Natural disasters are becoming more frequent, growing more severe and affecting more people than ever before. As a result, developing the tools, processes and best practices to manage natural disasters more effectively is becoming an increasingly urgent global priority. Hence, another challenge to the effectiveness of disaster management and recovery is sharing information across organizations hampered by a lack of interoperability.
In a disaster management situation, information is widely distributed and owned by different organizations, critical data is maintained in disparate systems that often don’t interoperate well, and there are no common standards to enable organizations to efficiently organize and share their resources during response, recovery and reconstruction operations. To complicate matters, disaster management teams during the relief phase may be dealing with a badly damaged infrastructure making information sharing nearly impossible and often hand-over their activities to other teams and organizations that perform the post-crisis needs assessment and reconstruction and recovery planning.
The challenge faced is not only about providing beyond state-of-art technology solutions and faster more interoperable tools as available today but also about delivering improved capabilities leading to onset of a new collaborative culture of users and organizations that are engaged in disaster management. True interoperability is about connecting people, data and diverse processes and organizations, which requires not only flexible technology and accepted standards, but also the fewest possible bureaucratic and regulatory barriers.
In order to deliver the requested call objectives the 2CARE consortium proposes the following approach. To perform a gap analysis on the current “state-of-art” and an inventory of user requirements and technology enhancements from two perspectives.
- Governance and disaster management an;
- Data & information providers in support of the previous.
Carefully selected crisis cases covering different stages of the disaster management life cycle will be utilized as input for defining the user requirements and desired beyond “state-of art” technologies, processes and capabilities. Hence, in an early project stage a prototype interoperability system enabling a demonstration of the Disaster Management Interoperability Strategy (DMIS) will be implemented.
The functionality of this demonstration DMIS will developed by integrating “state-of-art” tools and geo spatial management system based on geospatial web technology in a net centric approach utilizing open source and data & geospatial information and real time location standards enabling distributed data & information curation by cloud computing and usage of social media and crowd sourcing. In such a way that Disaster response organizations systematically can manage technical and social data and geospatial and location based information from multiple sources and collaborate effectively to perform an enhanced and faster of post-crisis needs assessment and reconstruction and recovery planning.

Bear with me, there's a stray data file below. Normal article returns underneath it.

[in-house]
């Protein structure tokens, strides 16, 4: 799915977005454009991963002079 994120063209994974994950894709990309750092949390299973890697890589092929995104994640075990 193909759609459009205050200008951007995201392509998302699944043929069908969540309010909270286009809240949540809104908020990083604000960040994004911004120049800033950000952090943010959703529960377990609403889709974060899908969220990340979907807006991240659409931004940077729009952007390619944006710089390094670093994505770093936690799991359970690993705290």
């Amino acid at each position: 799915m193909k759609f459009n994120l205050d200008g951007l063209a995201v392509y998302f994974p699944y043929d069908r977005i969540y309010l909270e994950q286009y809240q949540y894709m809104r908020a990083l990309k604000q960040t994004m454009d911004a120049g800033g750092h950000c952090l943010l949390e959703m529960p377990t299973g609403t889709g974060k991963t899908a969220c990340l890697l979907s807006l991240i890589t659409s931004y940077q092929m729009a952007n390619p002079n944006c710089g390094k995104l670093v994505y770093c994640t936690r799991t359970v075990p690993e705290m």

This first version DMIS prototype system including data & information gathering tools will be enhanced based on the user requirements and migrated to the beyond “state-of-art” by performing test in a controlled simulation environment and validating operational usability and impact on disaster management by applying is on real life crisis in selected crisis countries. Hence the development and enhancement of prototype tools and DMIS development will be performed in an iterative process in order to ensure demand driven development and maximize user buy-in and acceptance.
The project deliverables and expected impact will be a validated DMIS prototype system including technologically improved, faster more interoperable tools capable of delivering enhanced capabilities in order to help communities to rebuild most effectively after a disaster and hence providing added value to users, professionals, donors, investors, auditors, decision makers and the general public.